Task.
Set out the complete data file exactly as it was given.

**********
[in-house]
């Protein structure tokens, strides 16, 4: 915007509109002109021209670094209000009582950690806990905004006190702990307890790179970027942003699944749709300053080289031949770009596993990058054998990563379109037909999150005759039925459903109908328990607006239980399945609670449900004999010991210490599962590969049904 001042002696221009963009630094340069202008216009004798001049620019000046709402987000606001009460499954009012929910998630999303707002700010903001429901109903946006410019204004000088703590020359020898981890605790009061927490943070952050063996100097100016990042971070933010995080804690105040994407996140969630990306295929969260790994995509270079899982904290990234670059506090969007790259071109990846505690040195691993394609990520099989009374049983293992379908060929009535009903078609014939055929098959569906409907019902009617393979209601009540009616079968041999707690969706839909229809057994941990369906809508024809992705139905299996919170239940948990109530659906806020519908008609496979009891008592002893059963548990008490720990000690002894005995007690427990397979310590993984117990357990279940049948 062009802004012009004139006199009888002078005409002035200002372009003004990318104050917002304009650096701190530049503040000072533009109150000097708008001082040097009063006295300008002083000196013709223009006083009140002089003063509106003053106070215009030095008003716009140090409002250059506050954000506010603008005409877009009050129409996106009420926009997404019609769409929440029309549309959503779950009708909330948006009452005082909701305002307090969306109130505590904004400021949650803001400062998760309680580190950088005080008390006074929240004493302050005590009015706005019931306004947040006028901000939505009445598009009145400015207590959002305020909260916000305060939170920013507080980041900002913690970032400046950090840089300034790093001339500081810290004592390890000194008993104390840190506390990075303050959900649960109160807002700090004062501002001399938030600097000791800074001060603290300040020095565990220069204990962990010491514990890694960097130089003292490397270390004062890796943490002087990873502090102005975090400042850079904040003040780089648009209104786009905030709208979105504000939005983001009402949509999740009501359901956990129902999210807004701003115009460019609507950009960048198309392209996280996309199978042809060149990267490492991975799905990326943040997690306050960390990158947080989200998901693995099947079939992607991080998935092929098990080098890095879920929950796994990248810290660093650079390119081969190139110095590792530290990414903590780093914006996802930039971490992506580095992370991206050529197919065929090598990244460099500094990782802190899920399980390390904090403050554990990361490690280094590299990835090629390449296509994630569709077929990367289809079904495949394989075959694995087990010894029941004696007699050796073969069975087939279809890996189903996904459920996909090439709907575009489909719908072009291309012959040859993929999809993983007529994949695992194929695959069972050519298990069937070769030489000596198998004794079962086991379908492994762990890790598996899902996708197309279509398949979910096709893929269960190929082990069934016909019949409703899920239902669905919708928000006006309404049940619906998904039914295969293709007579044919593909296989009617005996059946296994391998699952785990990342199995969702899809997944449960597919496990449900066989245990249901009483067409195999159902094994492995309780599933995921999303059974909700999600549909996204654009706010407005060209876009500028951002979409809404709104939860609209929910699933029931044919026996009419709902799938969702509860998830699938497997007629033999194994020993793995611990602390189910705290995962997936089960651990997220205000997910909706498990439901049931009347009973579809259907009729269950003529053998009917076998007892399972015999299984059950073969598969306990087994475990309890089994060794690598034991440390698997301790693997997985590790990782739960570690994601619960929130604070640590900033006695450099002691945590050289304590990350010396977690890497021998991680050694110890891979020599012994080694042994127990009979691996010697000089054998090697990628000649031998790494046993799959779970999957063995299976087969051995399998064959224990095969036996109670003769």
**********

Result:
[in-house]
């Protein structure tokens, strides 16, 4: 915007509109002109021209670094209000009582950690806990905004006190702990307890790179970027942003699944749709300053080289031949770009596993990058054998990563379109037909999150005759039925459903109908328990607006239980399945609670449900004999010991210490599962590969049904 001042002696221009963009630094340069202008216009004798001049620019000046709402987000606001009460499954009012929910998630999303707002700010903001429901109903946006410019204004000088703590020359020898981890605790009061927490943070952050063996100097100016990042971070933010995080804690105040994407996140969630990306295929969260790994995509270079899982904290990234670059506090969007790259071109990846505690040195691993394609990520099989009374049983293992379908060929009535009903078609014939055929098959569906409907019902009617393979209601009540009616079968041999707690969706839909229809057994941990369906809508024809992705139905299996919170239940948990109530659906806020519908008609496979009891008592002893059963548990008490720990000690002894005995007690427990397979310590993984117990357990279940049948 062009802004012009004139006199009888002078005409002035200002372009003004990318104050917002304009650096701190530049503040000072533009109150000097708008001082040097009063006295300008002083000196013709223009006083009140002089003063509106003053106070215009030095008003716009140090409002250059506050954000506010603008005409877009009050129409996106009420926009997404019609769409929440029309549309959503779950009708909330948006009452005082909701305002307090969306109130505590904004400021949650803001400062998760309680580190950088005080008390006074929240004493302050005590009015706005019931306004947040006028901000939505009445598009009145400015207590959002305020909260916000305060939170920013507080980041900002913690970032400046950090840089300034790093001339500081810290004592390890000194008993104390840190506390990075303050959900649960109160807002700090004062501002001399938030600097000791800074001060603290300040020095565990220069204990962990010491514990890694960097130089003292490397270390004062890796943490002087990873502090102005975090400042850079904040003040780089648009209104786009905030709208979105504000939005983001009402949509999740009501359901956990129902999210807004701003115009460019609507950009960048198309392209996280996309199978042809060149990267490492991975799905990326943040997690306050960390990158947080989200998901693995099947079939992607991080998935092929098990080098890095879920929950796994990248810290660093650079390119081969190139110095590792530290990414903590780093914006996802930039971490992506580095992370991206050529197919065929090598990244460099500094990782802190899920399980390390904090403050554990990361490690280094590299990835090629390449296509994630569709077929990367289809079904495949394989075959694995087990010894029941004696007699050796073969069975087939279809890996189903996904459920996909090439709907575009489909719908072009291309012959040859993929999809993983007529994949695992194929695959069972050519298990069937070769030489000596198998004794079962086991379908492994762990890790598996899902996708197309279509398949979910096709893929269960190929082990069934016909019949409703899920239902669905919708928000006006309404049940619906998904039914295969293709007579044919593909296989009617005996059946296994391998699952785990990342199995969702899809997944449960597919496990449900066989245990249901009483067409195999159902094994492995309780599933995921999303059974909700999600549909996204654009706010407005060209876009500028951002979409809404709104939860609209929910699933029931044919026996009419709902799938969702509860998830699938497997007629033999194994020993793995611990602390189910705290995962997936089960651990997220205000997910909706498990439901049931009347009973579809259907009729269950003529053998009917076998007892399972015999299984059950073969598969306990087994475990309890089994060794690598034991440390698997301790693997997985590790990782739960570690994601619960929130604070640590900033006695450099002691945590050289304590990350010396977690890497021998991680050694110890891979020599012994080694042994127990009979691996010697000089054998090697990628000649031998790494046993799959779970999957063995299976087969051995399998064959224990095969036996109670003769």